By Jeremy Essig
By Jason Robinson
By Hans Morgenstern
By Joseph Hess
By Peter Gilstrap
By Julia Burch
By Jeremy Essig
By Nathan Smith
Keeping up with the Hot House Sessions' diverse range of sounds can be a sensory challenge. Tucci, legendary in some circles for her underground parties, has graduated from promoter to DJ. Even though she's been tickling the turntables for only three years, Hansen speaks highly of her developing skills: "She's just really stepped up to the plate and has been able to step onstage and play with some of St. Louis' best jazz, blues and funk musicians out there."
Hansen and Ray are no slouches themselves. Hansen grew up playing with a traditional drum kit; he now feels that the hands are where it's at and often plays congas for the group. Ray, the most seasoned member of the collective, has a whopping 35 years of harmonica experience. The subtlety of his electric harmonica fits into the Hot House sound surprisingly well. Hansen says Ray helps define the overall tone. "He can fill in the cracks of the music with the electronics of his harmonica," he explains.
Even though astute listeners attuned to every sonic nuance can barely make out his fills, Ray is confident that his contributions make a difference. "A lot of times," he recounts, "people say, 'I can't hear what you're playing,' and I'm going, 'Great -- that's exactly how I want it.' But if I drop out, there would be an aspect of the sonic stream that wouldn't be there."
Of course, 23-year-old Lash is practically a vibraphone prodigy, and trumpeter Taylor's improvisational skills are impeccable, too. But technical proficiency is just part of the equation; Hansen believes that only a special kind of musician can play along with the Hot House Sessions' unique Afro-house fusion. "It has a method to it," he says. "It's not for everybody. Most players can't find a home in what we do. For one, they wouldn't want to, and for two there's a certain amount of sacrifice you have to make as a player to just give yourself to the records and to find your place, your niche in it, and not try to be a different entity away from it. That's what this band's trying to create, that depth within that kind of wall of sound in space -- a canvas to solo and to write and to do really creative things within long phrases and short phrases that are original pieces." Because these musicians have an almost instinctive dynamic, Hansen continues, "You couldn't re-create that tone because of the players and because of the instruments and the way they approach them."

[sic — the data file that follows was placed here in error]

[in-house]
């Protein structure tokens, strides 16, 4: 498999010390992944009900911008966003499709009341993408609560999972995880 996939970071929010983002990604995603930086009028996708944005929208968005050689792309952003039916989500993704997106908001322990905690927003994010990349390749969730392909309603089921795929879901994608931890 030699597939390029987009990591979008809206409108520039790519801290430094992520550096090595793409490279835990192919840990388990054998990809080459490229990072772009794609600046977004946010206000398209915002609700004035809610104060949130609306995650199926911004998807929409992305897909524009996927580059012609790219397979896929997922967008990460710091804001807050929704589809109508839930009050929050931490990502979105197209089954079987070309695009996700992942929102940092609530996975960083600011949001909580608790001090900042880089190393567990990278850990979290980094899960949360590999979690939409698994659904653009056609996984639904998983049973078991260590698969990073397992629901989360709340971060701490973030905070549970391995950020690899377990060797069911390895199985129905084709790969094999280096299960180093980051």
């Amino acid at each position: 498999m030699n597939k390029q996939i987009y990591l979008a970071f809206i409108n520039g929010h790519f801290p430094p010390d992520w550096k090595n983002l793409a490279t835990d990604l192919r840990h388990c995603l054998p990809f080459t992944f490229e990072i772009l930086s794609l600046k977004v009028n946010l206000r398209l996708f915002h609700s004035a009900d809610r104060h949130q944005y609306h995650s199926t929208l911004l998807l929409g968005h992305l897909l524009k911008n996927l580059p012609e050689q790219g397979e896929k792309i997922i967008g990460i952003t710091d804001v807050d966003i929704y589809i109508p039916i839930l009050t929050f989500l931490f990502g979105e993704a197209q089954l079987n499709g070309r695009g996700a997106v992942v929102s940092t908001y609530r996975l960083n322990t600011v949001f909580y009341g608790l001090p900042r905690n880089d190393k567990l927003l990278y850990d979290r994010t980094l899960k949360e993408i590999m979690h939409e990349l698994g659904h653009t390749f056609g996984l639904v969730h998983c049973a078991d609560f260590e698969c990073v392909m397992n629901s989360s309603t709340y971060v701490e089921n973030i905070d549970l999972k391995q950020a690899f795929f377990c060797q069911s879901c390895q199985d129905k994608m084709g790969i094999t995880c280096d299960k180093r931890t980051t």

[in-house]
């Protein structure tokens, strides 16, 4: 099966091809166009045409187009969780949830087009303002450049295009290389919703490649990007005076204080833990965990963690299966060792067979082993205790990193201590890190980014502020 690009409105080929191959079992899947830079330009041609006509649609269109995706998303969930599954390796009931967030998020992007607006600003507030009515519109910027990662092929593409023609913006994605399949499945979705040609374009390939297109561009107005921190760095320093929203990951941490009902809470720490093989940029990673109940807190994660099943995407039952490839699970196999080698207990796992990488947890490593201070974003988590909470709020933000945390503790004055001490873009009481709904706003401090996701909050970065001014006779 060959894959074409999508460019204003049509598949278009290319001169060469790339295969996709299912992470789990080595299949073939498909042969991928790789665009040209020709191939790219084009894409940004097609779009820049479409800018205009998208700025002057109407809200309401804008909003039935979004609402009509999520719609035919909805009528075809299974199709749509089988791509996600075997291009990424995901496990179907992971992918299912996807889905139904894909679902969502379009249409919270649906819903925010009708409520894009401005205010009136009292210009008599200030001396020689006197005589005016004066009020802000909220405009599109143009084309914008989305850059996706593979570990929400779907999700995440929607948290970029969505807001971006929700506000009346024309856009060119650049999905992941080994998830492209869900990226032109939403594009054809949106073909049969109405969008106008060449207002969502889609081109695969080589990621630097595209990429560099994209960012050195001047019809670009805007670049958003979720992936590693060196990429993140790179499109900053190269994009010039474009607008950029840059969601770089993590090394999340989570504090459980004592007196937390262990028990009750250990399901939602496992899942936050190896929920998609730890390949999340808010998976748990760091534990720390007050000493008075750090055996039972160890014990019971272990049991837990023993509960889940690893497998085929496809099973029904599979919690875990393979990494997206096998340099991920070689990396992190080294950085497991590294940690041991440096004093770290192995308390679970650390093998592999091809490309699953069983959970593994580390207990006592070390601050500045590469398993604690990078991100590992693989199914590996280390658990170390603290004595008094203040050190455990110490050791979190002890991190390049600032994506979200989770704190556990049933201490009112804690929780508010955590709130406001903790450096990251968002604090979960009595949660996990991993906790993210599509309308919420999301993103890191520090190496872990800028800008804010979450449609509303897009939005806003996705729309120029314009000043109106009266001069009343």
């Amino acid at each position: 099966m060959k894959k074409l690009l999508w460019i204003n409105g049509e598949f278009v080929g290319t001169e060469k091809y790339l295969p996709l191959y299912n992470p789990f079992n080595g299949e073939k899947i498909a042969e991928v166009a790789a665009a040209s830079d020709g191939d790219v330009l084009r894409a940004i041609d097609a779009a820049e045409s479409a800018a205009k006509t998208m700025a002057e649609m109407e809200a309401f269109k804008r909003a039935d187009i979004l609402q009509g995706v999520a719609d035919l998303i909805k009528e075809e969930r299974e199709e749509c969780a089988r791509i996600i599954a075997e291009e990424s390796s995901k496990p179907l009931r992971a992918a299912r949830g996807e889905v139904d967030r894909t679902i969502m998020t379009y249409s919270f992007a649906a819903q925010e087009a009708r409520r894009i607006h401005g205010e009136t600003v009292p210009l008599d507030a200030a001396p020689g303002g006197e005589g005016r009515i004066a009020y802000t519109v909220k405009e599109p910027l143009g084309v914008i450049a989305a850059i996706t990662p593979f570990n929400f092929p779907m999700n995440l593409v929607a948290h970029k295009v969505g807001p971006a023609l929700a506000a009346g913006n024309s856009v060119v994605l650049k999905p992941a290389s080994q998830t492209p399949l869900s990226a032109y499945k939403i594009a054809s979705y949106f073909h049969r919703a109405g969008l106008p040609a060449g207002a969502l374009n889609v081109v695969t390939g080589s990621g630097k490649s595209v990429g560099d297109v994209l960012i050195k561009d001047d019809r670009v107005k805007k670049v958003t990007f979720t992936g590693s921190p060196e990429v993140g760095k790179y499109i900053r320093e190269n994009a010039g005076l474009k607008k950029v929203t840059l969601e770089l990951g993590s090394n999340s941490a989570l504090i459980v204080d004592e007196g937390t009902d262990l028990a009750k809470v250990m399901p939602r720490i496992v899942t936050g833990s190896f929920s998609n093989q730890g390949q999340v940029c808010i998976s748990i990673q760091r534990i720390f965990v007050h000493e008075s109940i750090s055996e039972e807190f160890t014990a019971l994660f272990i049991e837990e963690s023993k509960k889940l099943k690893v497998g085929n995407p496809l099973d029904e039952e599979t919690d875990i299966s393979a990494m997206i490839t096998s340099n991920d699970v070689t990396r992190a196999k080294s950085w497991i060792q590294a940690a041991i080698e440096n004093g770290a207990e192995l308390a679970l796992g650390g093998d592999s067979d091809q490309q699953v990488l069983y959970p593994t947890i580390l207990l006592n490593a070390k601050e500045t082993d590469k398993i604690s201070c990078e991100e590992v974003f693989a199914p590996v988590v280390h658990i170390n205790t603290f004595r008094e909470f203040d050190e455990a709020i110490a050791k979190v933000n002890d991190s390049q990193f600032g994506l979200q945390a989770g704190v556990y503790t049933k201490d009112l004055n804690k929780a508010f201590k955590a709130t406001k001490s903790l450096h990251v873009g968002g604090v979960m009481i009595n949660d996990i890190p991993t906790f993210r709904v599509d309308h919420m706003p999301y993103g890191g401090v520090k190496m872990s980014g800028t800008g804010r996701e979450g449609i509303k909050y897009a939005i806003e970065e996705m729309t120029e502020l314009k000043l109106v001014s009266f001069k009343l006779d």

Given this quasi-mystical musical aesthetic, it's somehow fitting that the current lineup came together by accident. Taylor was in a ProTools class with Hansen. Ray began playing with them about six months ago, after succumbing to Tucci's entreaties. And Lash is able to make it to most of the Hot House Sessions' many gigs, despite frequent appearances with his own jazz trio. Tucci says these musicians wanted a change from their usual jazz and blues gigs. "As much of an expert as you can become in those areas of music, there's still a standard," she remarks. "And with our music, there is no standard."
This free-form approach may be just what got the group signed to Slang Records late last fall. Hansen and Taylor wrote and produced all four tracks of the group's new debut EP themselves. The twelve-inch, which will be sold locally at both Revolve Records and Vintage Vinyl, is as sexy-hot, beginning with the catchy "Baby Girl." Guest musicians include post-bop hotshot Russell Gunn, who traveled all the way from Atlanta to lay down his part. The vocals, courtesy of Soul Tyde's Steve West and Coultrain, only sweeten the sound; singing isn't typically a part of the live show.
Coming off the successful debut of the EP at the Miami club Honey during the Winter Music Conference in March, the Sessions are gearing up for their pre-release party in the Lou. The album officially drops on June 9, but St. Louisans will get a taste at the Pageant on May 17. Why the early affair? Replies Hansen: "We've been finished since the first week in January, so we've just been waiting for all the things to get aligned."
The EP, a combination of electronic sounds and live samples, also boasts unique album art. Instead of being a white label or futuristically plain, the CD's cover stands out on its own. The artwork, which features two dancing soul divas, was created by St. Louisan Bayoc, who also decorated Prince's 2001 release The Rainbow Children.